EWF then signed once again with Warner Brothers and from this came the release in 1993 of their 16th studio album entitled Millennium. Included on the album was the single “Sunday Morning” for which the band got a Grammy nomination for Best R&B Vocal Performance by a Duo or Group and a track written by Prince called Super Hero. Tragedy unfortunately befell the band in 1993 as on July 30 former band member and Phenix Horns saxophonist Don Myrick was fatally shot by the Los Angeles Police Department in a case of mistaken identity. In addition on October 13 former lead vocalist Wade Flemons died from cancer in Battle Creek, Michigan. In 1994, Earth, Wind & Fire were inducted into the NAACP Hall Of Fame.

Earth, Wind & Fire star on the Hollywood Walk of Fame

The band received another tribute in the following year in the form of a star on the Hollywood Walk of Fame.[34] All the original members of the group attended the inauguration ceremony and in his speech Maurice White attributed EWF’s success to the support of all of their fans. As well in 1995 Maurice White decided to retire from touring with the band. At the time he gave his reason for doing so to be that he wanted to take a rest from the rigors of the road. At this juncture Philip Bailey was given the role of onstage leader of the band.

The studio album In the Name of Love was released on Pyramid Records in 1997 to a favorable critical reception. EWF performed at the 1997 Montreux Jazz Festival and gave an encore performance the following year. In 2004 a DVD of their 1997 performance was released which is entitled Earth, Wind & Fire: Live At Montreux 1997. In 1999 the group performed on the A&E Network show Live by Request.[35] and in that same year Maurice announced that the real reason for him ending his days of touring in 1995 was because of him contracting Parkinson’s disease in the late 80’s of which made it increasingly difficult for him over the years to comfortable handle the rigors of touring. A website entitled http://www.Startalk.org was set up in 1999 to offer support to Maurice with his health struggles and upon it messages of encouragement from celebrities such as Steven Tyler of Aerosmith, Boyz II Men, Smokey Robinson, Isaac Hayes, Michael Jackson, Eric Clapton and Tom Morello of Rage Against the Machine were published.[36] He however has the disease under control so much so that he occasionally makes appearances at Earth, Wind & Fire performances, and continues to write, record, produce and develop new recordings for Earth, Wind & Fire and other artists.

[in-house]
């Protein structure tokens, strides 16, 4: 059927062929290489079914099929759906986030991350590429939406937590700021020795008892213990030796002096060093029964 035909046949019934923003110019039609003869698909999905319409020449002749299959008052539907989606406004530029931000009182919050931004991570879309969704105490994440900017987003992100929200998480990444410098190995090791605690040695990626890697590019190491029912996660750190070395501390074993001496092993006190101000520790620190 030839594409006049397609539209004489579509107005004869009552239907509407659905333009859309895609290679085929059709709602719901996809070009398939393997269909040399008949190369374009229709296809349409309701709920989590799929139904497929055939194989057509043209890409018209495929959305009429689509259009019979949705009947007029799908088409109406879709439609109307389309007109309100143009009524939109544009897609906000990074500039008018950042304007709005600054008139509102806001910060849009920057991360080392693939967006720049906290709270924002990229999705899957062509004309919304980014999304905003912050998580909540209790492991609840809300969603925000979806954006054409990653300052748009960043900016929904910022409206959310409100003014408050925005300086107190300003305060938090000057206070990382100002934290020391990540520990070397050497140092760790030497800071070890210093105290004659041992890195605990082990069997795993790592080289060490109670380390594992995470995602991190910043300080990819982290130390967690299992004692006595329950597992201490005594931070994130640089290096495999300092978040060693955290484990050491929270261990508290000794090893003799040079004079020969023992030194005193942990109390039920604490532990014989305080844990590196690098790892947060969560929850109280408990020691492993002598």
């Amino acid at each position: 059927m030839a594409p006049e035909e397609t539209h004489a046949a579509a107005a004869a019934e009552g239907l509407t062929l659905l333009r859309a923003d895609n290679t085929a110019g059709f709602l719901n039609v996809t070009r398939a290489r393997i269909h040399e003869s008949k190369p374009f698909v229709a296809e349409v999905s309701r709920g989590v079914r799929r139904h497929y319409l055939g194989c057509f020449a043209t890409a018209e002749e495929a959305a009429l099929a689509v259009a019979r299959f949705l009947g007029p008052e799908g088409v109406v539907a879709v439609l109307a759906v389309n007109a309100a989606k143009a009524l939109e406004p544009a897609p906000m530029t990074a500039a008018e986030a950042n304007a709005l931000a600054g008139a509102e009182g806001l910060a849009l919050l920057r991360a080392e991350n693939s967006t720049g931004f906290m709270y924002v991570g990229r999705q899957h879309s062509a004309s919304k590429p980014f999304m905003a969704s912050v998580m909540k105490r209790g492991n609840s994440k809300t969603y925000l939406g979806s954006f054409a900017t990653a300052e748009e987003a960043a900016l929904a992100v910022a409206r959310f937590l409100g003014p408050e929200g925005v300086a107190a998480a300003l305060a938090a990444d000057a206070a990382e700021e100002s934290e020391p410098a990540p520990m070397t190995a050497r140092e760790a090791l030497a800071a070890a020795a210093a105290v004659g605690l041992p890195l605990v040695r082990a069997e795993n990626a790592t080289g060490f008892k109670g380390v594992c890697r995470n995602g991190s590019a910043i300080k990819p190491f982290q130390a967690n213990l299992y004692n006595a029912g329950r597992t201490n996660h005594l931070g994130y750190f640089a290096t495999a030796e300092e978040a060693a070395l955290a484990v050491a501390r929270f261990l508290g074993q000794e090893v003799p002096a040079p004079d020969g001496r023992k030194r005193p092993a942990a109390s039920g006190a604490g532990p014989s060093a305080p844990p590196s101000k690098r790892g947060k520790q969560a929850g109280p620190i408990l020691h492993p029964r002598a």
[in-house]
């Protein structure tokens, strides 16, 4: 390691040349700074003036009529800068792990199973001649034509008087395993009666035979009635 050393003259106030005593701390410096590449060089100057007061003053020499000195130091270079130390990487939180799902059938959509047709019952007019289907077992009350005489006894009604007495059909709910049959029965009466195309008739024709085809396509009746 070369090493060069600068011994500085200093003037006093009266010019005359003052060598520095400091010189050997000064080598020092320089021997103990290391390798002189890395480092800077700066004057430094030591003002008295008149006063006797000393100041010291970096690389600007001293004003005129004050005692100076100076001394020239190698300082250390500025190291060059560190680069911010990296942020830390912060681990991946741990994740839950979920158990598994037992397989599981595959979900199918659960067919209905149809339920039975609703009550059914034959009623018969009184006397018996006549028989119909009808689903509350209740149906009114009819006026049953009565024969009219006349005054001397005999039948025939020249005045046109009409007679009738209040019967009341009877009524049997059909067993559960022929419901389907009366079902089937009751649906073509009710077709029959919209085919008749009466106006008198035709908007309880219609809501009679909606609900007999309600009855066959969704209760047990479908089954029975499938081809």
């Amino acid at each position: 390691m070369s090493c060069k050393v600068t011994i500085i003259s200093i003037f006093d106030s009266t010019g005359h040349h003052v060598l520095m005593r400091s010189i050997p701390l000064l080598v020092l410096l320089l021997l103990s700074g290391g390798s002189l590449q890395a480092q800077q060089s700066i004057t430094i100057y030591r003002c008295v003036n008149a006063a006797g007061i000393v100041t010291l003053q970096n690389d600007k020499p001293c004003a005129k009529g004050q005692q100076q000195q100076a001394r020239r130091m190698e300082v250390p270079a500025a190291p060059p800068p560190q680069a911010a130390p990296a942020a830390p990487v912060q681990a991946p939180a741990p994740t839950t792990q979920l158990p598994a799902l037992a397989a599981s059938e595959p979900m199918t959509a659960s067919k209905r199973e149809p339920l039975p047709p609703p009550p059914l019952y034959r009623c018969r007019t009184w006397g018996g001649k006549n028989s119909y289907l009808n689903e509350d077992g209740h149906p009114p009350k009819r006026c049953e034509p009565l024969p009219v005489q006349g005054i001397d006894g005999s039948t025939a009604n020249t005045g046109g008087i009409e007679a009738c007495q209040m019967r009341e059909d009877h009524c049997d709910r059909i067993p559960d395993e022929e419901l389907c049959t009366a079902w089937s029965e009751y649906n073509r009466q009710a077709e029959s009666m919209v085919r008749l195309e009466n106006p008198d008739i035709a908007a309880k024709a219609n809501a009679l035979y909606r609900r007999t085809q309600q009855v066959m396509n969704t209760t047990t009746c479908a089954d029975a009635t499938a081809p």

On the 6th March, 2000 Earth, Wind & Fire were inducted into the Rock and Roll Hall of Fame to a standing ovation during the 15th annual Rock and Roll Hall of Fame induction dinner held at New York’s Waldorf-Astoria Hotel. All of the band’s original members from the 1973 to 1980 “classic period” being Maurice White, Philip Bailey, Verdine White, Ralph Johnson, Al McKay, Larry Dunn, Andrew Woofolk, Fred White and Johnny Graham attended the ceremony where the nine of them played together for the first time in 20 years, performing Shining Star and That’s The Way Of The World. After their induction into the Hall of Fame an effort was made by the original band members to fully reunite which eventually proved to be unfrutitful.[37][38]

At a White House state dinner hosted by President Bill Clinton held on the South Lawn of the White House in honor of His Majesty Mohammed VI, King of Morocco and Her Royal Highness Princess Lalla Meryem on June 20, 2000, earth, Wind & Fire were the specially invited musical guests to the function.[34][39] So impressed was the King by the performance of the band that he made a successful personal request for EWF to perform in Morocco for his 37th birthday celebration, which took place on August 21, 2000.[40]